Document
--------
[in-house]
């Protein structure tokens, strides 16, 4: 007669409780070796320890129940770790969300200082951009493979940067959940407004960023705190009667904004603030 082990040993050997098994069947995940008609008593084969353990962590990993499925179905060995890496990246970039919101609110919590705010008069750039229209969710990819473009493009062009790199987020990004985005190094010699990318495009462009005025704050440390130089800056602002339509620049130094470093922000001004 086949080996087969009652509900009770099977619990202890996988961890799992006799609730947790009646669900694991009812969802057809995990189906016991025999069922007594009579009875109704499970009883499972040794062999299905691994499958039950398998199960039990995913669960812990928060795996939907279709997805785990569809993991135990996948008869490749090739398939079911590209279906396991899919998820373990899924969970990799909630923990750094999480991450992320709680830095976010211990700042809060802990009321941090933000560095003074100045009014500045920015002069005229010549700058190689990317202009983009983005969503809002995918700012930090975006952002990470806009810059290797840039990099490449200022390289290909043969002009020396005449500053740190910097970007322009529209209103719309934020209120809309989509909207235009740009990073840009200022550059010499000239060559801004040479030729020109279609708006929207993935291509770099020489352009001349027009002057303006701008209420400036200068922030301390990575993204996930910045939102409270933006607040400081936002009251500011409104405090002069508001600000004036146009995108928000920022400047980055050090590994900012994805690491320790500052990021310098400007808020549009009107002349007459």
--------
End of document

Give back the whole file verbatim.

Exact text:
[in-house]
């Protein structure tokens, strides 16, 4: 007669409780070796320890129940770790969300200082951009493979940067959940407004960023705190009667904004603030 082990040993050997098994069947995940008609008593084969353990962590990993499925179905060995890496990246970039919101609110919590705010008069750039229209969710990819473009493009062009790199987020990004985005190094010699990318495009462009005025704050440390130089800056602002339509620049130094470093922000001004 086949080996087969009652509900009770099977619990202890996988961890799992006799609730947790009646669900694991009812969802057809995990189906016991025999069922007594009579009875109704499970009883499972040794062999299905691994499958039950398998199960039990995913669960812990928060795996939907279709997805785990569809993991135990996948008869490749090739398939079911590209279906396991899919998820373990899924969970990799909630923990750094999480991450992320709680830095976010211990700042809060802990009321941090933000560095003074100045009014500045920015002069005229010549700058190689990317202009983009983005969503809002995918700012930090975006952002990470806009810059290797840039990099490449200022390289290909043969002009020396005449500053740190910097970007322009529209209103719309934020209120809309989509909207235009740009990073840009200022550059010499000239060559801004040479030729020109279609708006929207993935291509770099020489352009001349027009002057303006701008209420400036200068922030301390990575993204996930910045939102409270933006607040400081936002009251500011409104405090002069508001600000004036146009995108928000920022400047980055050090590994900012994805690491320790500052990021310098400007808020549009009107002349007459």